The record company must have liked it too, since The Final Thrust/Taking The Time (CHS 2079) was released as a single in October 1975 in the UK, the A side being an edited version (3:15 instead of 4:32). It was advertised as "The follow-up to their smash hit Pandora’s Box,' but – competing with numerous strong contenders including a re-released Homburg on Cube – it was a miss. It was played live only a couple of times, at gigs shortly after the release of Ninth. It was last heard at the Kongressaal, Munich on 19 January 1976, a concert whose setlist contains numerous rarities; it may be that unfavourable reviews of the single (' …sounds like classic 'B' side material, ie half-hearted ... ' NME) caused it to be dropped from the set, or maybe it just isn't very enjoyable to play?
- 'It's the final throw': the allusion seems to be to throwing dice and taking chances, with overtones of throwing your efforts into a push to win a war. The word 'throw' occurs four times in this song, always more or less obscurely; elsewhere its significance is clearer: 'try to throw some light' (Salad Days (Are Here Again)); 'Throw away my bottle' (Whisky Train); 'Throw the key' (Simple Sister); 'bruised and thrown' (Power Failure); 'cut you up and throw you in' (The Piper's Tune); 'throw me a line' (Into the Flood).
- 'The final blow': this is reminiscent of 'body blow' in Into the Flood: both 'throw' and 'blow' carry overtones of hand-to-hand combat; the word 'bust ' that follows is an idiomatic word for 'break' (or sometimes 'burst') which of course has another meaning, 'bosom', which some listeners will immediately think of when the copulatory 'make our thrust' follows; yet, if any sexual overtone was intended (as 'blow' might seem to imply), it is not much built on later in the song.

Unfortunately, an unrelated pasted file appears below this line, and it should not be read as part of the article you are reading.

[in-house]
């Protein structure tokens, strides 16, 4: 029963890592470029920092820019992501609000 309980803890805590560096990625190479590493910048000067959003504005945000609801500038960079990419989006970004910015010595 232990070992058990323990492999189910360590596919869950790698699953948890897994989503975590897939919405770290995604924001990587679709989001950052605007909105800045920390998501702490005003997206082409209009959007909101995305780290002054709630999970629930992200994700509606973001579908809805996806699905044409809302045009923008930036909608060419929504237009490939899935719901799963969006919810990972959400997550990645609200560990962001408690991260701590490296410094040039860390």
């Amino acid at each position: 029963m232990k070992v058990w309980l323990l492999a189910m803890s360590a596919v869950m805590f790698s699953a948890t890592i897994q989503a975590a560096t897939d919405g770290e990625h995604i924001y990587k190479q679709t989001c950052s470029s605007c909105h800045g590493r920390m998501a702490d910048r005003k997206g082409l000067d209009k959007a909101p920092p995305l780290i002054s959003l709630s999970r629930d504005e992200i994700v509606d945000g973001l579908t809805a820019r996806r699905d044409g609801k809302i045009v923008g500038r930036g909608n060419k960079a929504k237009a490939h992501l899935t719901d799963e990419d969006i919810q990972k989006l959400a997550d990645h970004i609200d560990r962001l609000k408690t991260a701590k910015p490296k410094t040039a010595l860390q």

- 'Break or bust': the term in economic writings is 'boom or bust'. It has been suggested that short-lined songs (there are several on The Prodigal Stranger) developed towards the end of Procol's career in order to assist Brooker with remembering his words; but so many of the short lines are so similar, it seems just as likely that they would have made the task of memory harder. Surely, with Boredom, this is one of Reid's very sparest lyrics.
- 'We can't give in' / 'We must go on': the tone is one of compulsion, rather than of self-belief.
- 'Right or wrong': Reid returns to this antithesis in The Truth Won't Fade Away: here attention is drawn to the fact that moral certainty is a common casualty of war, and that killing has to be done whether it is right or wrong. Similar qualms surface in 'faith or doubt we must cast them out'.
- 'There's no time for doubt': a hymnal quality in the words here is not matched in the new, scalar motif that arises in the accompanying music. It has been noted that this corresponds quite closely to the background vocal in the Beatles' Dr Robert, which we shall consider further in the notes on Robert's Box. 'Doubt' is a word Reid does not use much: 'no doubt about it, it's my own tombstone' (Something Following Me); 'a doubting Thomas who would be?' and 'only sometimes, still no doubt' (Glimpses of Nirvana); 'The rest will come without a doubt' (Without A Doubt).
- 'We must fight it out': the word 'fight' occurs frequently in Procol Harum's songs,. so many of which are narratives of struggle: 'In fighting I did hurt those dearest to me' (Pilgrims Progress); 'French girls always like to fight' (Grand Hotel); 'Fights the flab in every house' (TV Ceasar); 'The cause for the fighting has long been a ghost' (Fires (Which Burnt Brightly)); 'Fighting for freedom' (As Strong as Samson); 'fighting monsters all my life' (Fool's Gold); 'One hell of a fight' (This Old Dog); 'Not a lover or a fighter' and 'talking of the fight' (the unpublished I'm a Reader and a Writer).